We're unable to sign you in at this time. Please try again in a few minutes.
We were able to sign you in, but your subscription(s) could not be found. Please try again in a few minutes.
There may be a problem with your account. Please contact the AMA Service Center to resolve this issue.
Contact the AMA Service Center:
Telephone: 1 (800) 262-2350 or 1 (312) 670-7827  *   Email: subscriptions@jamanetwork.com
Error Message ......
JAMA Pediatrics Patient Page |

Posttraumatic Stress in Children FREE

Megan A. Moreno, MD, MSEd, MPH
JAMA Pediatr. 2013;167(12):1176. doi:10.1001/jamapediatrics.2013.4238.
Text Size: A A A
Published online

Injuries are extremely common in childhood. In the United States, more than 20 million children experience unintentional injuries each year such as through falls and motor vehicle crashes. Furthermore, more than 200 000 children and adolescents each year are injured by violence.

It is common for parents and children to experience posttraumatic stress after a traumatic injury. Most children and parents report at least 1 severe traumatic stress reaction in the first month after a significant injury, and some have it after even a seemingly minor traffic accident without serious injury. The National Child Traumatic Stress Network defines “pediatric medical traumatic stress” as a set of mental and physical responses of children and their families to pain, injury, serious illness, medical procedures, and painful or frightening treatment experiences. About 19% of injured children develop significant posttraumatic stress symptoms that interfere with their functioning and healing after the injury.

Symptoms of posttraumatic stress include:

  1. Repeating thoughts about the injury.

  2. Avoiding reminders of the injury, which may include avoiding people, feelings, or activities.

  3. Increased arousal, which may include having an exaggerated startle response (ie, jumping in response to a loud noise) or experiencing difficulty in concentrating.

  4. Changes in mood.

Consequences of posttraumatic stress may be disabling and include reduced quality of life, increased use of health care services, or difficulty in staying in school. Several treatment approaches for posttraumatic stress exist and have been shown to be effective. These include promoting strategies that help with coping, safe exposure to trauma-related triggers, and building skills in handling the distress that is felt. In many cases, it is helpful for both parents and children to work together on developing coping skills.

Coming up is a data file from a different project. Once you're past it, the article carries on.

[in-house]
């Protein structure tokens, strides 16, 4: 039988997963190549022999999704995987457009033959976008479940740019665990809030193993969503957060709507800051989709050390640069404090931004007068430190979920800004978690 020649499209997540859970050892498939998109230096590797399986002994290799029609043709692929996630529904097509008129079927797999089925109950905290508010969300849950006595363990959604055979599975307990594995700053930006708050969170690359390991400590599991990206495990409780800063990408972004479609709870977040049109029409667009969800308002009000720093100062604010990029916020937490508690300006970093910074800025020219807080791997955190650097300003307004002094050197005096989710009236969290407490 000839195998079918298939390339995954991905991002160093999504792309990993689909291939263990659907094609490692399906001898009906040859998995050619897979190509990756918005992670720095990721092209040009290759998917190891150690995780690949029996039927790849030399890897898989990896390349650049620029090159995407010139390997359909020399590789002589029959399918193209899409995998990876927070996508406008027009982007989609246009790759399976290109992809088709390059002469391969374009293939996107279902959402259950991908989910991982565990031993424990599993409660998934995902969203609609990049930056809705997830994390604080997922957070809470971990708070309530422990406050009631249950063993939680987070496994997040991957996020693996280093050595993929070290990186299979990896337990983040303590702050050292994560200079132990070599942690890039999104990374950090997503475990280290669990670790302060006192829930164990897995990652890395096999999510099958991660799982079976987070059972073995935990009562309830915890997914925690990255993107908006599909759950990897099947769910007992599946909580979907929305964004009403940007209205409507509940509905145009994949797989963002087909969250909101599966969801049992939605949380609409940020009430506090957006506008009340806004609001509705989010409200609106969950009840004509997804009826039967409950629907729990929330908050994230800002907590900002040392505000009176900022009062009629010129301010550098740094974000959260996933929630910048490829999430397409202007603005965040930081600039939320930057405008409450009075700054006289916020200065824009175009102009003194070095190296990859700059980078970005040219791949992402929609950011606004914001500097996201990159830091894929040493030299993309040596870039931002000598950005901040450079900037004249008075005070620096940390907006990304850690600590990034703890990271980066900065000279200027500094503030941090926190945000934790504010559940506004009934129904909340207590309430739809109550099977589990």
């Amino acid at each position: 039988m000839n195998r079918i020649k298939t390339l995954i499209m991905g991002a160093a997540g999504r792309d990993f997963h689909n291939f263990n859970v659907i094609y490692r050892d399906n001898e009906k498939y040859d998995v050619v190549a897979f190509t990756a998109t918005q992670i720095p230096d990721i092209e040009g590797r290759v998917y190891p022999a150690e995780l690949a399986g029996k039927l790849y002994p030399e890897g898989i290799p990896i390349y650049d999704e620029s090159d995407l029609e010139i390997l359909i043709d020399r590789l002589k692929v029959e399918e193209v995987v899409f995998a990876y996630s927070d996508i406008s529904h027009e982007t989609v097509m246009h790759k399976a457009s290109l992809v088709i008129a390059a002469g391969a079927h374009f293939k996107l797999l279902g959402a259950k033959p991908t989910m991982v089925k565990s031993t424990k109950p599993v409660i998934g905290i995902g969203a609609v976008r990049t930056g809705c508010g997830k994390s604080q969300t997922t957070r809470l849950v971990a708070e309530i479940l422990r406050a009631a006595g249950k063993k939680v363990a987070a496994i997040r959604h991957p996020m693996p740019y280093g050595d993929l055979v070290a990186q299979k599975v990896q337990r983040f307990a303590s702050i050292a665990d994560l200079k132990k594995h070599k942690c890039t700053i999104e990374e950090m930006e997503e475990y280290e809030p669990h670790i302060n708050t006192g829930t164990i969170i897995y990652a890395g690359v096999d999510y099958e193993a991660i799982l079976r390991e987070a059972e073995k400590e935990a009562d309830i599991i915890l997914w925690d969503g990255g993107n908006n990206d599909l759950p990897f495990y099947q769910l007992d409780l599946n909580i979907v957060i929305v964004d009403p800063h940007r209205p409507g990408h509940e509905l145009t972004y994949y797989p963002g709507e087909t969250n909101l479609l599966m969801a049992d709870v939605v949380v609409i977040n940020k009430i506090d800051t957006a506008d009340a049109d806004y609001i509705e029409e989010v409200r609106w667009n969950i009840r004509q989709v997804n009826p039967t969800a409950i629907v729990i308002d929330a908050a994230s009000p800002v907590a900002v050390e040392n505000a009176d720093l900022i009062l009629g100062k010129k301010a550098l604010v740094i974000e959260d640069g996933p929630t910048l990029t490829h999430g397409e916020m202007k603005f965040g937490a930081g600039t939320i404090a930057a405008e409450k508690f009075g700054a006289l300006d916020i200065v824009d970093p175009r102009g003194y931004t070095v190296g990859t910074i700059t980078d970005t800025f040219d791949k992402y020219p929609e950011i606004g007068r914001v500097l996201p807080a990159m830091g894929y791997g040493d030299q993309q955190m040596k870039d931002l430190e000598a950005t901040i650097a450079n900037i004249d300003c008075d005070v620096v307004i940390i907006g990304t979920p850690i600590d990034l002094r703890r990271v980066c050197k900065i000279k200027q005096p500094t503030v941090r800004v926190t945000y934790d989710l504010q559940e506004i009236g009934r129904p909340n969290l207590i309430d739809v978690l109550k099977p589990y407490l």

If you are worried that you or your child has symptoms of posttraumatic stress, talk with your pediatrician or physician. This month’s JAMA Pediatrics included a review article that summarizes the current research and evidence on how best to recognize and treat posttraumatic stress.

Box Section Ref ID

For More Information

National Child Traumatic Stress Network: http://www.nctsn.org


The JAMA Pediatrics Patient Page is a public service of JAMA Pediatrics. The information and recommendations appearing on this page are appropriate in most instances, but they are not a substitute for medical diagnosis. For specific information concerning your child’s medical condition, JAMA Pediatrics suggests that you consult your child’s physician. This page may be photocopied noncommercially by physicians and other health care professionals to share with patients. To purchase bulk reprints, call 312/464-0776.

Resource: National Child Traumatic Stress Network

Correction: This article was corrected online January 14, 2014, for a typographical error in the Acknowledgment section.




Also Meets CME requirements for:
Browse CME for all U.S. States
Accreditation Information
The American Medical Association is accredited by the Accreditation Council for Continuing Medical Education to provide continuing medical education for physicians. The AMA designates this journal-based CME activity for a maximum of 1 AMA PRA Category 1 CreditTM per course. Physicians should claim only the credit commensurate with the extent of their participation in the activity. Physicians who complete the CME course and score at least 80% correct on the quiz are eligible for AMA PRA Category 1 CreditTM.
Note: You must get at least of the answers correct to pass this quiz.
Please click the checkbox indicating that you have read the full article in order to submit your answers.
Your answers have been saved for later.
You have not filled in all the answers to complete this quiz
The following questions were not answered:
Sorry, you have unsuccessfully completed this CME quiz with a score of
The following questions were not answered correctly:
Commitment to Change (optional):
Indicate what change(s) you will implement in your practice, if any, based on this CME course.
Your quiz results:
The filled radio buttons indicate your responses. The preferred responses are highlighted
For CME Course: A Proposed Model for Initial Assessment and Management of Acute Heart Failure Syndromes
Indicate what changes(s) you will implement in your practice, if any, based on this CME course.


Some tools below are only available to our subscribers or users with an online account.

0 Citations

Related Content

Customize your page view by dragging & repositioning the boxes below.

See Also...
Articles Related By Topic
Related Collections

The Rational Clinical Examination: Evidence-Based Clinical Diagnosis

The Rational Clinical Examination: Evidence-Based Clinical Diagnosis
Pretest Probabilities and Likelihood Ratios for Clinical Findings